These days, it seems like everyone has thoughts about the future of AI. We’ve heard numerous predictions, ranging from AI taking over various jobs and aiding in the creation of healthier snacks, to potentially replacing our pet cats and dogs with robotic companions.
But for those of us who are actually involved with building and designing the next iteration of AI and AI-integrated products, the future looks very different. While a lot still remains to be determined, we’re starting to get a sense of where this powerful technology could take us and what that will mean for a wide range of industries. Whether you’re a founder building an AI product or a designer interested in AI, it’s helpful to understand what the people actually working on the ground think.
To unearth new insights, we recently held a series of live panels with Foundation Capital and NEA, where we spoke to folks who are currently building AI tools, products, and platforms. Led by Steve Vassallo, General Partner at Foundation Capital, Vanessa Larco, Partner at NEA, and Enrique Allen, Co-founder of Designer Fund, we heard from:
- Noah Levin, Vice President of Product Design at Figma
- Nadim Hossain, Vice President of Product Management at Databricks
- Greg Hochmuth, Senior Engineer at Midjourney who focuses on new interfaces for mobile, web, and beyond
- Joe Burfitt, Founder & CEO of AI design platform Modyfi
Over the course of the discussions, they shared insights on AI that are ahead of the curve. Keep reading to learn where the experts think AI is headed—and what kind of a role design will play in it.
There's so much development happening on the engineering side regarding AI, so much amazing progress. And yet, there’s so much more to do in design, specifically, that isn’t talked about enough.Noah Levin, VP of Product Design, Figma
While many of the news headlines want you to believe that AI will either give us superpowers or take away all of our jobs, the truth is actually probably somewhere in between. “The idea isn’t to replace designers, or even to help them make the same things they made before,” Joe clarifies. “AI is allowing designers to be creative in ways they weren’t able to before.”
Another way of looking at this is to examine how AI will expand our capabilities depending on our existing skillsets. “One frame that we've been using for AI is the idea of lowering the floor and raising the ceiling,” shares Noah. “The idea is when you lower the floor to something, you're making it more accessible, which has actually been Figma’s mission in general—to make the design more accessible.”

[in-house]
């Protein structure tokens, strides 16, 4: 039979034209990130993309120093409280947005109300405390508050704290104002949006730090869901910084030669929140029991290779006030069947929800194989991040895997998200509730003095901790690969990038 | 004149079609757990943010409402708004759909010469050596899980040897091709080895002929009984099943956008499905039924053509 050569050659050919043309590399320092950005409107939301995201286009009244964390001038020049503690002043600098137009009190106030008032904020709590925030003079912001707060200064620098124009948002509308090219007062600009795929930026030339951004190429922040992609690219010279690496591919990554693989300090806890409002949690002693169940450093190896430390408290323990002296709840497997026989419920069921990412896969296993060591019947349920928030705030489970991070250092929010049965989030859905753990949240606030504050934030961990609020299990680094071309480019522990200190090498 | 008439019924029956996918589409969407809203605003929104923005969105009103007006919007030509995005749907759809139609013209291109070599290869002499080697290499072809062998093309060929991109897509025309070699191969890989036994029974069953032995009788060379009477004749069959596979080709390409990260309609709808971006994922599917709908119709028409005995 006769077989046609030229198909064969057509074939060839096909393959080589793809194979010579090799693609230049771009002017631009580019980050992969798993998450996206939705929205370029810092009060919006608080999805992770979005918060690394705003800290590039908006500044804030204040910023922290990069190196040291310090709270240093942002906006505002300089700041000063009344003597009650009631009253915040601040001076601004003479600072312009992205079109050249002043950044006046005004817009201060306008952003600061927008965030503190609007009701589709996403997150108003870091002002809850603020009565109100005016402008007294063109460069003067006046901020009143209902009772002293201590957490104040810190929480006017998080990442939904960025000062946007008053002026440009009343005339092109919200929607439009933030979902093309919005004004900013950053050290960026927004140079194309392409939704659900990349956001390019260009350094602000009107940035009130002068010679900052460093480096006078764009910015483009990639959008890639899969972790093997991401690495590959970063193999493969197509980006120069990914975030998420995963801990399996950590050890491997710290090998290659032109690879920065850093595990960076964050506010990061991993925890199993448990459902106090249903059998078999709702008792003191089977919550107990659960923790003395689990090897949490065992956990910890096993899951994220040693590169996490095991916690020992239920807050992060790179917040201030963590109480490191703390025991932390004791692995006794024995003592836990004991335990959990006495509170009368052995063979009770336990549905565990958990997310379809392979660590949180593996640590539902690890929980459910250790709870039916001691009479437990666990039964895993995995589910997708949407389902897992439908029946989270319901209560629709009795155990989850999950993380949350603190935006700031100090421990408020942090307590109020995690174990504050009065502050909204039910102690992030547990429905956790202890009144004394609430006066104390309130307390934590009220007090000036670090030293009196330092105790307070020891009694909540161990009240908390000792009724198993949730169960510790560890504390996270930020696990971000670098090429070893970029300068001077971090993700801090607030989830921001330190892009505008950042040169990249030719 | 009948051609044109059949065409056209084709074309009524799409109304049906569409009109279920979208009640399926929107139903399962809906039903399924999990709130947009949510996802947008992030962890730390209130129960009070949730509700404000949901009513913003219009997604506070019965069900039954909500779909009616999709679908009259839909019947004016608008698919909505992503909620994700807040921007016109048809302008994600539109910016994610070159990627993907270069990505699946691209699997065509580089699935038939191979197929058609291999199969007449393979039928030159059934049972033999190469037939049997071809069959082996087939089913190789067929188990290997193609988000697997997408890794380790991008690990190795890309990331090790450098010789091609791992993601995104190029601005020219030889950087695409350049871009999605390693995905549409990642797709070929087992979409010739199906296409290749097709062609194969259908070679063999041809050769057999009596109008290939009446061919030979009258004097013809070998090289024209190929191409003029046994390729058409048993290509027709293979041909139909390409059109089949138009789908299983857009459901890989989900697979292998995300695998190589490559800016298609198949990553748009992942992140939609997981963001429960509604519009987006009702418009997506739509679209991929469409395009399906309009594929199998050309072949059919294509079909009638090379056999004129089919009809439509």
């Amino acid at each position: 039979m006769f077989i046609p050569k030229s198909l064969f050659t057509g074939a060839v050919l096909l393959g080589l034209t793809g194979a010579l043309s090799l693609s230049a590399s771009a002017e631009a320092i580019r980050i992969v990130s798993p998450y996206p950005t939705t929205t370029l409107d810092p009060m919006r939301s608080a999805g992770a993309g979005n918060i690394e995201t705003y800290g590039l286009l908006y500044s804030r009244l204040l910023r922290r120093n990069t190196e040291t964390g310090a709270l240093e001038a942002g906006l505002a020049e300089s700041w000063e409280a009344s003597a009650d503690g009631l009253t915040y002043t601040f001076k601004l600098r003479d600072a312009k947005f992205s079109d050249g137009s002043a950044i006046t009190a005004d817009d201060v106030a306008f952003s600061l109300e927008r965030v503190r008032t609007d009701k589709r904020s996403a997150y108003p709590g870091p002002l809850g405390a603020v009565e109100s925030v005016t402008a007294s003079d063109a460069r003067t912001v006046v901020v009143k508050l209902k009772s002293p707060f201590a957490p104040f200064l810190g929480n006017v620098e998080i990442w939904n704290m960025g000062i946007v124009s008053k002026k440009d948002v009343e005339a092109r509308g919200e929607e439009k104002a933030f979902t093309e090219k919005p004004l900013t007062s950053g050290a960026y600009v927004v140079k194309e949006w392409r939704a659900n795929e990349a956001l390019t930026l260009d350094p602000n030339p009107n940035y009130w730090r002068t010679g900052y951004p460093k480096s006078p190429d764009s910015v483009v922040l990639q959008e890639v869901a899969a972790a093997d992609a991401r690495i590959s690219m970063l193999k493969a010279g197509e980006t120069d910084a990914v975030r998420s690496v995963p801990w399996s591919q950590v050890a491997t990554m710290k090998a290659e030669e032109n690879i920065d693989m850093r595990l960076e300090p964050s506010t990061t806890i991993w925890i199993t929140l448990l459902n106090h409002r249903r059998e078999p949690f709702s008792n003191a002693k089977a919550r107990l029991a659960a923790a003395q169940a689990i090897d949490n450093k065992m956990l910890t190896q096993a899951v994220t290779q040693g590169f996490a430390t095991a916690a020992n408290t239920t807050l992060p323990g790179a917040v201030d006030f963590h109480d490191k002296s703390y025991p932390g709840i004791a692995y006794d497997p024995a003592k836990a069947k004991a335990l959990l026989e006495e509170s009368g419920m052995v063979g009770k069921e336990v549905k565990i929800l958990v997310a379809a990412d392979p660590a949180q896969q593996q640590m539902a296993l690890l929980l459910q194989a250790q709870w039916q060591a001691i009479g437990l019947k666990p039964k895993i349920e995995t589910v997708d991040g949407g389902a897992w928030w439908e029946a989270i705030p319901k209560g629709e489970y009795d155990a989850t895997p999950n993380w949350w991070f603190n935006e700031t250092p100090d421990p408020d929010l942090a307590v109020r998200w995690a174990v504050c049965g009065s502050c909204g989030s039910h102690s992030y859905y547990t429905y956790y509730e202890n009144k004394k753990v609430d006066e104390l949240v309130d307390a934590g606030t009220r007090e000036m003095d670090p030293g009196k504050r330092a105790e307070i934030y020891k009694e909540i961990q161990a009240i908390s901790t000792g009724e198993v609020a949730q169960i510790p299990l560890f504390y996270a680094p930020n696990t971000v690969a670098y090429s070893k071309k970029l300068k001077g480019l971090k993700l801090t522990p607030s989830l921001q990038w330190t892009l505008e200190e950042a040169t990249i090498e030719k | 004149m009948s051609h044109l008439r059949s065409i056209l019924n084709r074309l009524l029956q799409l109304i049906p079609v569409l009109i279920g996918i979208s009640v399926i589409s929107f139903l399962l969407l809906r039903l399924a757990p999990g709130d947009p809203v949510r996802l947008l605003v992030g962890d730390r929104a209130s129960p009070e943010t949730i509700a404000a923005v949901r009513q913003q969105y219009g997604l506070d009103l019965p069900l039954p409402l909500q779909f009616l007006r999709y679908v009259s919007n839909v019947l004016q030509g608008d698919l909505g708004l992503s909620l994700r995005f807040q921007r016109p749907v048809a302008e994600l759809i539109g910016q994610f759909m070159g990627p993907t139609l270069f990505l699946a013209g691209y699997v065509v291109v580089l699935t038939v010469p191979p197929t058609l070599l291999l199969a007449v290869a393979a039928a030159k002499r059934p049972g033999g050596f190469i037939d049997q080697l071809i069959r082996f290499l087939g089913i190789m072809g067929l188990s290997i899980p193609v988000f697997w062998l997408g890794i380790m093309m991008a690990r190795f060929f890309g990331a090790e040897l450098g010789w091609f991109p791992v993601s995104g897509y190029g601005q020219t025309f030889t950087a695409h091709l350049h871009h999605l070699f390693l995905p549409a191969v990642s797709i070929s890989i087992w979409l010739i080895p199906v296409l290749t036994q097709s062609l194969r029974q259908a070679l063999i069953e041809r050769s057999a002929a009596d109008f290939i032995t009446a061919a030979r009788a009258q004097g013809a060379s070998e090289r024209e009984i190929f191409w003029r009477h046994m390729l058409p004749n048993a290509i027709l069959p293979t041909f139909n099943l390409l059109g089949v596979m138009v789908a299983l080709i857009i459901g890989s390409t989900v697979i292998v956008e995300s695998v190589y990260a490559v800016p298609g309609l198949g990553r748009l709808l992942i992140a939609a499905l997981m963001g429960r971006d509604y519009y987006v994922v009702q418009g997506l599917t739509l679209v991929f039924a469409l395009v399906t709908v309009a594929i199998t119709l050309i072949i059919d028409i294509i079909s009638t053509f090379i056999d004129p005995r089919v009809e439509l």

AI has the potential to lower barriers for entry, enabling anyone to create and prototype new designs. On the flip side, these same tools can raise the ceiling by enhancing the capabilities of professionals and improving their efficiency. For example, AI can accelerate and simplify design by visualizing concepts, streamlining the design process, and allowing for better decision-making.
If you remember just one takeaway about AI in context with design, let it be this—that AI will both raise the ceiling and lower the floor for designers. This was just one of the insights we highlighted in our roundup of The Top 10 Talks on the Future of AI and Design From 2023 and that Steve highlighted in his Forbes article recapping the discussion, Why Generative AI Needs Design.
Today, designers use a variety of manual components to do their work—individually selecting tools to draw shapes or create buttons, and pulling from sticker–sheet-like component libraries. Noah and Joe believe that ultimately AI will make all of this pixel-pushing obsolete.
We nudge way too much. I don't want to know how often we’re spending time as designers just making things aligned. The computer should fix that for us, right? It should make it easier to align things.Noah Levin, VP of Product Design, Figma
Joe sees AI as an opportunity to focus on the best parts of design, leaving the routine parts for a machine to handle. He explains: “There are moments in every creative workflow where you can feel your soul leaving your body as you perform the same rote task for the umpteenth time that week. These are the parts of the creative process where AI has the capacity to restore, not encroach, upon human creativity. With AI as creative co-pilot, designers can easily delegate the most arduous parts of their day, and stay in a creative flow.”
AI-enabled design tools can also facilitate end-to-end product experiences, freeing design teams to focus on the bigger picture. “As a leader, I’m constantly reminding myself as well as the team: What’s the context of this moment? What’s the whole journey? But when our tools are so hard to use, or we’re fighting against them, we can’t even think about the strategy because we’re spending too many hours just making the thing real,” Noah explains.